St. Petersburg Times
City Times
Special report
Video report
  • For their own good
    Fifty years ago, they were screwed-up kids sent to the Florida School for Boys to be straightened out. But now they are screwed-up men, scarred by the whippings they endured. Read the story and see a video and portrait gallery.
  • More video reports
Multimedia report
Print Email this storyEmail story Comment Letter to the editor
Fill out this form to email this article to a friend
Your name Your email
Friend's name Friend's email
Your message
 

Everybody's Business

Restaurant flying high

By SHARON GINN
Published May 25, 2007


ADVERTISEMENT

After his career as a fighter pilot in the Indian Navy ended, Saravana "Pat" Bhava knew it was time to choose a new direction. Should he apply to fly commercial airliners? Or put his recently earned degree - a master's in business administration - to good use?

Bhava, 34, chose the latter, deciding to open an Indian food takeout joint in South Tampa. Not coincidentally, the takeout is close enough to serve people traveling to and from MacDill Air Force Base. He likes the military atmosphere.

The "restaurant" at 5825 S MacDill Ave., called Tun-du-ree, is actually a colorful painted trailer. It's meant to be a haven for anyone hankering for inexpensive and accessible Indian food.

Lots of Indian food in the United States is served in upscale, formal settings where prices can be "ridiculously high, " Bhava said. His takeout is cheap. Nothing is more than $5.99, and military personnel get a discount.

Tun-du-ree, which Bhava said is the only place for Indian food in South Tampa, opened in March. Keeping up with the demand for his food is tough.

"I sell out almost every day, " he said. "It's a nice problem to have."

Bhava has long dreamed of owning his own business. He earned his MBA at the Symbiosis Institute of Business Management in India while finishing up a 13-year career in the Indian Navy.

Eight months ago he moved with his family to Florida and got his commercial pilot license, but he decided he wanted an entirely new career.

With Tun-du-ree (named, he says, after an ancient Indian grill), Bhava is starting small. He hopes to open other locations eventually.

A major challenge to preparing Indian food in Tampa is getting authentic spices. Bhava has his mother send them from India.

The shop sells tandoori chicken and various curries, Indian breads, basmati rice, and pressed sandwiches.

Hours are weekdays 11 a.m. to 8 p.m. (closed Wednesdays) and noon to 8 p.m. Saturdays and Sundays.

Shop comes home

Home Depot will sell kitchen cabinets and lawn mowers soon in a spot where gay-themed movie and gift shop MC Film Festival now sits in St. Petersburg.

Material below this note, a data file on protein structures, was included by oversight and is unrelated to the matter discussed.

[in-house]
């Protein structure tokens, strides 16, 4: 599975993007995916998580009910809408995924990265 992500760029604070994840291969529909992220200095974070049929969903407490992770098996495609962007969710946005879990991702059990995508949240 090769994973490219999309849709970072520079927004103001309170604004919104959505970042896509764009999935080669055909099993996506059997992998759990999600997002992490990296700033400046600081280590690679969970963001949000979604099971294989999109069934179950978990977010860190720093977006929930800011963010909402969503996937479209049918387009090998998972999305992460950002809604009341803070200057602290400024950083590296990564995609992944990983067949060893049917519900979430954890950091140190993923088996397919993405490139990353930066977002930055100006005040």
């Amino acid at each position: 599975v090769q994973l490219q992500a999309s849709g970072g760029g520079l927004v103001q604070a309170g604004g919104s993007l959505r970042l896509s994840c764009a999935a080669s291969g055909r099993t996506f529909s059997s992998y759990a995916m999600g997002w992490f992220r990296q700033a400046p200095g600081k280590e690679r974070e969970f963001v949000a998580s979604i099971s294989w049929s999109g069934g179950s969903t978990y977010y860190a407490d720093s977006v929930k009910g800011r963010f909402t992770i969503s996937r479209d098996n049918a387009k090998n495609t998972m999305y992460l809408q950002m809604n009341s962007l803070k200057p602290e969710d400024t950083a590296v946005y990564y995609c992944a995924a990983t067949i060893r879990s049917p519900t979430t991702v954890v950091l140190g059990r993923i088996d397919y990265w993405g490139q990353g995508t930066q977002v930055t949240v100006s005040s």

So gift shop co-owners Mark Bias and Carrie West decided it was finally time to return to familiar territory: Tampa.

Bias and West actually never left - the longtime partners have been South Tampa residents all along.

But in 1999 they closed their Kennedy Boulevard store and moved their business across the bay, where the gay and lesbian community was blossoming.

Since then, they've operated MC Film Festival out of St. Petersburg's gay-themed Suncoast Resort and will stay there until the property is sold to Home Depot and the resort is torn down. When that will be is uncertain.

In the meantime, they're opening a second shop at 1901 N 15th St., in a part of Ybor City that houses a number of gay businesses and bars.

So at least until the St. Petersburg store closes, the business partners will have two stores.

The 1, 500-square-foot MC Film shop will offer gifts, music, clothing, collectibles and DVD rentals, West said. It's scheduled to open June 1.

West said he thinks the store will fit right in.

"We've had so many people come up to us and say thank you for coming to Ybor City, " he said. "We're so glad to be back in Tampa."

Hours will be Sunday through Thursday from noon to 8 p.m., and noon to 1 a.m. Fridays and Saturdays.

Beauty by the slice

A tiny pie-shaped storefront at International Plaza soon will be dishing up love lettuce, butterball, and creamed almond and coconut "smoothies."

It's not lunch - it's Lush.

The self-described fresh, handmade cosmetics company is expected to open its 500-square-foot bath, hair and skin care store in early June right next to behemoths Aveda and Bath and Body Works.

"It's designed to resemble a 'cosmetics deli, ' " Lush spokeswoman Brandi Halls said. "We have big blocks of soap you can cut - just like you'd cut a piece of cheese."

The company's signature "bath bombs" are displayed like fruits in a basket.

Founded in England in 1994, Lush expanded to Canada in 1996 and opened its first U.S. store in San Francisco in 2002.

Lush now has 36 U.S. stores with 20 more scheduled to open this year.

The other Florida stores are both in Orlando, at the city's international airport and the Florida Mall.

Do you know something that should be everybody's business? Call 226-3394 or e-mail sharonlginn@yahoo.com.

 

. The find

Patriotic caps

As we remember and honor war heroes on Memorial Day, consider a visit to the Army Navy Surplus Market at 1312 N Tampa Ave. You can get lost in its vast depository of military, camping and hunting gear. If you like to sport a patriotic baseball cap, you'll find dozens for $9.99 and up. Call 229-2172.

Amy Scherzer

 

[Last modified May 24, 2007, 07:57:04]


Share your thoughts on this story

[an error occurred while processing this directive]
Subscribe to the Times
Click here for daily delivery
of the St. Petersburg Times.

Email Newsletters

ADVERTISEMENT